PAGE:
Millions wiped off value of Capita outsourcing deal with English councils amid ‘further contract variation agreement’

Capita, the outsourcing provider held dear to the hearts of Reg readers everywhere, is seeing million of pounds lopped off the value of its contract with a gaggle of small councils in the middle of England.

A tender document published recently confirms the outsourcing provider has had £14m removed from the deal with a shared-services group of Oxfordshire district councils, shrinking it to £126,528,796 (yes, count every last pound).

Having signed the initial nine-year £140.3m contract with Capita in 2016, South Oxfordshire District Council, Havant Borough Council, Vale of White Horse District Council, Mendip District Council, and Hart District Council have decided, we assume, that they’ve seen as much as they needed to.

“The Councils intend to enter into a further contract variation agreement with Capita for the purposes of removing the requirement for Procurement and the majority of the exchequer services and the reduction of the current IT service requirement from the scope of the original contract,” the notice states.

This would result, the tender added, in “an immaterial reduction in contract value”.

The councils had already reduced the scope of the deal in March, cutting back the HR advisory hub, licensing services, human resources operational and payroll services, and finance services. As a result, 34 staff were moved back in-house along with the novation of a contract for Zellis payroll software.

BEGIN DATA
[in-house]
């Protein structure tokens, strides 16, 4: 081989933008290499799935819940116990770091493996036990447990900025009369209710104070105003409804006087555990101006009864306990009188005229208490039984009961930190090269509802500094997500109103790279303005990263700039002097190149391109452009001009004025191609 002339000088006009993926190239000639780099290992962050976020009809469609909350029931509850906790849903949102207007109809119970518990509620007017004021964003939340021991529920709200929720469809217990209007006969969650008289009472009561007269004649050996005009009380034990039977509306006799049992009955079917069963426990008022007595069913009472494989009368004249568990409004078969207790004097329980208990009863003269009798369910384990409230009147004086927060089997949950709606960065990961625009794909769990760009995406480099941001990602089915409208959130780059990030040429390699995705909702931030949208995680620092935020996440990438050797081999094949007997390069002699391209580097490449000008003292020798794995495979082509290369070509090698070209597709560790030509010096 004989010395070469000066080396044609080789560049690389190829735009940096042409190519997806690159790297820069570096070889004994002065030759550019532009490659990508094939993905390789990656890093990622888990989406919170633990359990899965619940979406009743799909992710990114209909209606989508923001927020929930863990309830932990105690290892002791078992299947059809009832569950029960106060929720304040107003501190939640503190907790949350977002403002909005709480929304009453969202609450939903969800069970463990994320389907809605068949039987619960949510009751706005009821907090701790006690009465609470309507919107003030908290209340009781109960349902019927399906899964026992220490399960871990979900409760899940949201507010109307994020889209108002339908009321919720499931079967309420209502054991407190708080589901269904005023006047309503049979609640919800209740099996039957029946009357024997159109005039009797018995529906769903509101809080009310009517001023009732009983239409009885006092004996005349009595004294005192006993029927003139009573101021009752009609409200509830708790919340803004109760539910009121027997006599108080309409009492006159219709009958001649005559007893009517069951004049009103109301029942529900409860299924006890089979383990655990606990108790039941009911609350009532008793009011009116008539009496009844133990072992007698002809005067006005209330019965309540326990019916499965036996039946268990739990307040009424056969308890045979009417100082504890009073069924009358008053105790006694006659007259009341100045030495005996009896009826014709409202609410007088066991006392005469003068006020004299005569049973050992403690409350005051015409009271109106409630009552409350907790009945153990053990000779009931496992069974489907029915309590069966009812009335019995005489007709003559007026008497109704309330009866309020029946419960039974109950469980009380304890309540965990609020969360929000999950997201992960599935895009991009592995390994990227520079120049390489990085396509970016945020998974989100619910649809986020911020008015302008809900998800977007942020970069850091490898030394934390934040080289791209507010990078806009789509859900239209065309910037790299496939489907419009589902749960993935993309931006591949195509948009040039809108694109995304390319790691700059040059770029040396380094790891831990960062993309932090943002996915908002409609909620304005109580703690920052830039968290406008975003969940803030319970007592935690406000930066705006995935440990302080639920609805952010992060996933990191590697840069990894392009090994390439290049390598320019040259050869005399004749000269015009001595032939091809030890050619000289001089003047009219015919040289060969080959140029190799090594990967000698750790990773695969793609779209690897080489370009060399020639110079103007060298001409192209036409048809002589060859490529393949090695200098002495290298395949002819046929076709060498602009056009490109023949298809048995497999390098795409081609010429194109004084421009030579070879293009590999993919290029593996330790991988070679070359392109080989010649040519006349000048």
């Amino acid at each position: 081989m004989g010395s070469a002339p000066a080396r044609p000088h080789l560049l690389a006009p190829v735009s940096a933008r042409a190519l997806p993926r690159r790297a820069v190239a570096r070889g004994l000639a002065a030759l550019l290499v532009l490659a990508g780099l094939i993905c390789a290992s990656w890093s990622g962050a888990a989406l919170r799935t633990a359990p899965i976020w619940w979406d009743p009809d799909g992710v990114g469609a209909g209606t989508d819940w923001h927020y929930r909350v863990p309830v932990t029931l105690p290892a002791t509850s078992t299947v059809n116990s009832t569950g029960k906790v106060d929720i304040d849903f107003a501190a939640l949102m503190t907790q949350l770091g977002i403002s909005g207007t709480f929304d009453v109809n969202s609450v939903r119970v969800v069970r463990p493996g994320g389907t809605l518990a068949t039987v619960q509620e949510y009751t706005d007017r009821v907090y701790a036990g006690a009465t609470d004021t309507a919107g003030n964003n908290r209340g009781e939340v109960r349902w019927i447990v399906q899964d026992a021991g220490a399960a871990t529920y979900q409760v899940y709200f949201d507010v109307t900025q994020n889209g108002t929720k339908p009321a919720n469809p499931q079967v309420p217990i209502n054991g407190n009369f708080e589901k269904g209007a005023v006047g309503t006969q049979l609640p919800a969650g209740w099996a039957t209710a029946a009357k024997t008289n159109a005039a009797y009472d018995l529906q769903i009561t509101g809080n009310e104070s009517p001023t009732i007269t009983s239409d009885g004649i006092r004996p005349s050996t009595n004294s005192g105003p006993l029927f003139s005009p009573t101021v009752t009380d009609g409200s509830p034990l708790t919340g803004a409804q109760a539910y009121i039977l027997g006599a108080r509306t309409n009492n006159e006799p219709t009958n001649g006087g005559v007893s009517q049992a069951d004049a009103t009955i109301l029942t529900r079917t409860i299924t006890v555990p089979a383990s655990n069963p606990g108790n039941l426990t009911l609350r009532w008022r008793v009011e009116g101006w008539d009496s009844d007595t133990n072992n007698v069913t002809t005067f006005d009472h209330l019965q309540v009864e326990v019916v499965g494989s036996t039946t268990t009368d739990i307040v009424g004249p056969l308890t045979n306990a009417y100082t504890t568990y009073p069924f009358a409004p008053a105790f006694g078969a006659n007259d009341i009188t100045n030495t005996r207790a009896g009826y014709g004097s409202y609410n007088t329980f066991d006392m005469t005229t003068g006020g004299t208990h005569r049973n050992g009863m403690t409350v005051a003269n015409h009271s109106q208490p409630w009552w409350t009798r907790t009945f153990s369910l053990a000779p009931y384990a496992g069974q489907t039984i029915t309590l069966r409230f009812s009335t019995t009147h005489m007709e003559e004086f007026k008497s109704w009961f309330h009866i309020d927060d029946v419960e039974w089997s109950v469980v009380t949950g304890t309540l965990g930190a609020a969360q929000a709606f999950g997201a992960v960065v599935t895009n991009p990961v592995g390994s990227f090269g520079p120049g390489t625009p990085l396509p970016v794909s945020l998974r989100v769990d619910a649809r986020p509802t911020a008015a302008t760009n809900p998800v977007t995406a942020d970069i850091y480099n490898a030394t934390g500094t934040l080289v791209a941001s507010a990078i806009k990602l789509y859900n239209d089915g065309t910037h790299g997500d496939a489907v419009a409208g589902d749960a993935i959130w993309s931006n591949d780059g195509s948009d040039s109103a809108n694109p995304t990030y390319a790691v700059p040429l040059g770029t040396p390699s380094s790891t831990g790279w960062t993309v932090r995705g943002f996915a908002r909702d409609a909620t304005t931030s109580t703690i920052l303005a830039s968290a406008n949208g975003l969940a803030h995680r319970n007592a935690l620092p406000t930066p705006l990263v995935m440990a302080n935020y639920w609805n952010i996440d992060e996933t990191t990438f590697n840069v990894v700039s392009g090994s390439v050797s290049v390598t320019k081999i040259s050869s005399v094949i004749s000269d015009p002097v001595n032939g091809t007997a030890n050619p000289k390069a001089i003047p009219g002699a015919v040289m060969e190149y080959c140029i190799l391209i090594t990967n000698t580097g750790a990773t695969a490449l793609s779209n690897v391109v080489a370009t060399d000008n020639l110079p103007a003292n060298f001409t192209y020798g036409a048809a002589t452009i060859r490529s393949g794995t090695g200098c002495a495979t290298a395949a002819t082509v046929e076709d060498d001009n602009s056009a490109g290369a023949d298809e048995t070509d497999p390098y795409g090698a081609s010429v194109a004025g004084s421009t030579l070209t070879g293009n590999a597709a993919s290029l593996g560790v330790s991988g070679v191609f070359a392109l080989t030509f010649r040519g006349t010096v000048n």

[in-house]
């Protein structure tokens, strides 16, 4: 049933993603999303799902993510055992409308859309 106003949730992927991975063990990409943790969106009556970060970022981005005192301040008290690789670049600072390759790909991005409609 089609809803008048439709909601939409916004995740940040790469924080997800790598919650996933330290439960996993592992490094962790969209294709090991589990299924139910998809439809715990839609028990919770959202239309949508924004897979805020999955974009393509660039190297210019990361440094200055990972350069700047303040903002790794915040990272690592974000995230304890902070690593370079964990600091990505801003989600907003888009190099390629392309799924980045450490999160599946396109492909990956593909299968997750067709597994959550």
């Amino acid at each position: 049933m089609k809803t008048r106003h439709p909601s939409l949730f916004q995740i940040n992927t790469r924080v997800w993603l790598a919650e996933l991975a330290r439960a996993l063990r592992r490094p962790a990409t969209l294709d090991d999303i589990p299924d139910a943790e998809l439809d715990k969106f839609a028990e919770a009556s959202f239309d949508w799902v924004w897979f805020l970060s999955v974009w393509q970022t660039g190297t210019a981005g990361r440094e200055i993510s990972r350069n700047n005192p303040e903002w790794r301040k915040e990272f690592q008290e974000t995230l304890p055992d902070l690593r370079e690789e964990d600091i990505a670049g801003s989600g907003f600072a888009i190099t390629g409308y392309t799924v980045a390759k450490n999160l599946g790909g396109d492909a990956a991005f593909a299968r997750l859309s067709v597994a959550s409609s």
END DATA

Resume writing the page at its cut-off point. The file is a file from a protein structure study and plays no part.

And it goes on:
Those inclined to snuffle out reasons for a bit of thanks-but-no-thanks to Capita could point to the fact that two-thirds of annual leave calculated for staff employed by South Oxfordshire and Vale of White Horse district councils was wrong, according to local news reports last year.

Then again, tthe BBC reported in 2018 that the same two Oxfordshire councils were left disappointed after finding that expected savings of £18m in the shared services deal had not come to pass.

A report from Vale of White Horse District council admitted the financial benefit had been “considerably reduced” or even negated. Errors in pay, shortcomings in IT services, and difficulty getting in touch with Capita via its helpdesk were also mentioned in the report.

Not to worry, though. Both councils say the headline savings are just one benefit of the five authorities’ partnership.

They aren’t the only public-sector organisations struggling to recognise the immense value Capita brings to every contract. Earlier this month, Three UK ended its business process outsourcing contract with Capita years ahead of schedule. Instead, the telco and ISP plans to bring certain functions in-house and offshore others to Tech Mahindra in India. Capita has now put 380 UK staff assigned to work on the Three contract at risk of redundancy.

The Register has asked Capita to comment. ®

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